Leapin' lizard


Wherever you go in Florida, you’ll cross paths with an anole. Especially taken with the little lizards are newly transplanted homeowners, thrilled by the prospect of spending balmy, exotic lives where palm trees drop coconuts on cars, and the little reptiles perch on rocks, translucent crimson dewlaps flashing territorially in the endless summer.

They eat ants and crickets and can be kept as pets… but why bother? They’re just as much fun peering at you through your kitchen window or hanging from a fern on the porch. Perhaps because of the housing boom, a rather lot of the little beasts are suicidal, running directly under your feet as you pass. Hopping from one foot to the other to avoid them does no good. They have an uncanny knack for finding the Shoe Of Doom. Suicide by bicycle is also a trend.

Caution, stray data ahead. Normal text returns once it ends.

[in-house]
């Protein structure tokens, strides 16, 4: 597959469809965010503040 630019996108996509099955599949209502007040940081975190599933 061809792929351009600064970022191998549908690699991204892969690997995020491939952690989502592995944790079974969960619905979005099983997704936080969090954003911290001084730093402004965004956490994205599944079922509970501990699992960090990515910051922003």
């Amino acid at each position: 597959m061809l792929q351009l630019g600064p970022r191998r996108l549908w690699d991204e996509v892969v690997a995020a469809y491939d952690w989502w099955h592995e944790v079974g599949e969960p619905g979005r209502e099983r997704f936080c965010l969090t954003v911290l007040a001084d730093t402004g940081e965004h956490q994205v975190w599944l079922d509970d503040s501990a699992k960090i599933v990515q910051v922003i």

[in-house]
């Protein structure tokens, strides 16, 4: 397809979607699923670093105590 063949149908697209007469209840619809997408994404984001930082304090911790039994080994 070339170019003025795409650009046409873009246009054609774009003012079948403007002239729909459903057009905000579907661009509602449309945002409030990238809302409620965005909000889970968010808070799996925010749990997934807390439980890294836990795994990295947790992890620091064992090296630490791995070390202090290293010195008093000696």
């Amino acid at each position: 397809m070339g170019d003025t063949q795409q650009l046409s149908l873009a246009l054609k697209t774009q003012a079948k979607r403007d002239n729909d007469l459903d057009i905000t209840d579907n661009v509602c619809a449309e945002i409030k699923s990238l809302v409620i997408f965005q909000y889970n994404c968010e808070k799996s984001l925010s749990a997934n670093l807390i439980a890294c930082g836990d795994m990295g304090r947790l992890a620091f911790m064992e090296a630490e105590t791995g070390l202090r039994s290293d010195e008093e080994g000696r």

One day, halfway to the beach on my motorcycle, I looked down and saw one perched on the handlebar, face to the wind, like a dog in a pickup, master of all it surveyed. I was enjoying its company, as we sped along, as much as it enjoyed the ride, an old hand it seemed, as smug as a toad. But as we neared the beach it grew restive and appeared to be casting about for an opportunity to disembark. Perhaps it smelled the sea, or the seagulls. Of course it picked the most impetuous moment, when I was rounding a sharp curve in the road, to jump off. Whether it survived or not I have no idea. We had just passed a cluster of coconut palms.